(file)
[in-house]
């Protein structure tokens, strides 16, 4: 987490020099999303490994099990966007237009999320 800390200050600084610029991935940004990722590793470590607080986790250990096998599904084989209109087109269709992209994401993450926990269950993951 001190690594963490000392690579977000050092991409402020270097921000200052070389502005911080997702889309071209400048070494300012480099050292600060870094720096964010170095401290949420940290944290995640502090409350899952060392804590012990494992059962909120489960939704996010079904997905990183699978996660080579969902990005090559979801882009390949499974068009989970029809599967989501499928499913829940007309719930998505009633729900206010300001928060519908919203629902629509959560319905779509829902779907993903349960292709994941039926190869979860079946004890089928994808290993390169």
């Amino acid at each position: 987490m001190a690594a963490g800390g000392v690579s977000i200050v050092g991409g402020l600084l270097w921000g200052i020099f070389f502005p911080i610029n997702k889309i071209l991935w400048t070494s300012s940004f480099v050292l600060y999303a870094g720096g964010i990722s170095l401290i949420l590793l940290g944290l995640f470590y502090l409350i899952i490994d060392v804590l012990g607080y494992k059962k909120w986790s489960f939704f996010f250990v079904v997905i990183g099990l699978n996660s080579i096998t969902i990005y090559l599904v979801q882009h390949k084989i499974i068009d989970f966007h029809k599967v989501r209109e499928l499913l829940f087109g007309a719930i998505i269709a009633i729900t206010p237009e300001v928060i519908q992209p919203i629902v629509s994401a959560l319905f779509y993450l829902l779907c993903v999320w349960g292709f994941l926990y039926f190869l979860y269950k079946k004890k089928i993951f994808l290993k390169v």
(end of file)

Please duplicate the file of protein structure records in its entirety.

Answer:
[in-house]
């Protein structure tokens, strides 16, 4: 987490020099999303490994099990966007237009999320 800390200050600084610029991935940004990722590793470590607080986790250990096998599904084989209109087109269709992209994401993450926990269950993951 001190690594963490000392690579977000050092991409402020270097921000200052070389502005911080997702889309071209400048070494300012480099050292600060870094720096964010170095401290949420940290944290995640502090409350899952060392804590012990494992059962909120489960939704996010079904997905990183699978996660080579969902990005090559979801882009390949499974068009989970029809599967989501499928499913829940007309719930998505009633729900206010300001928060519908919203629902629509959560319905779509829902779907993903349960292709994941039926190869979860079946004890089928994808290993390169």
């Amino acid at each position: 987490m001190a690594a963490g800390g000392v690579s977000i200050v050092g991409g402020l600084l270097w921000g200052i020099f070389f502005p911080i610029n997702k889309i071209l991935w400048t070494s300012s940004f480099v050292l600060y999303a870094g720096g964010i990722s170095l401290i949420l590793l940290g944290l995640f470590y502090l409350i899952i490994d060392v804590l012990g607080y494992k059962k909120w986790s489960f939704f996010f250990v079904v997905i990183g099990l699978n996660s080579i096998t969902i990005y090559l599904v979801q882009h390949k084989i499974i068009d989970f966007h029809k599967v989501r209109e499928l499913l829940f087109g007309a719930i998505i269709a009633i729900t206010p237009e300001v928060i519908q992209p919203i629902v629509s994401a959560l319905f779509y993450l829902l779907c993903v999320w349960g292709f994941l926990y039926f190869l979860y269950k079946k004890k089928i993951f994808l290993k390169v």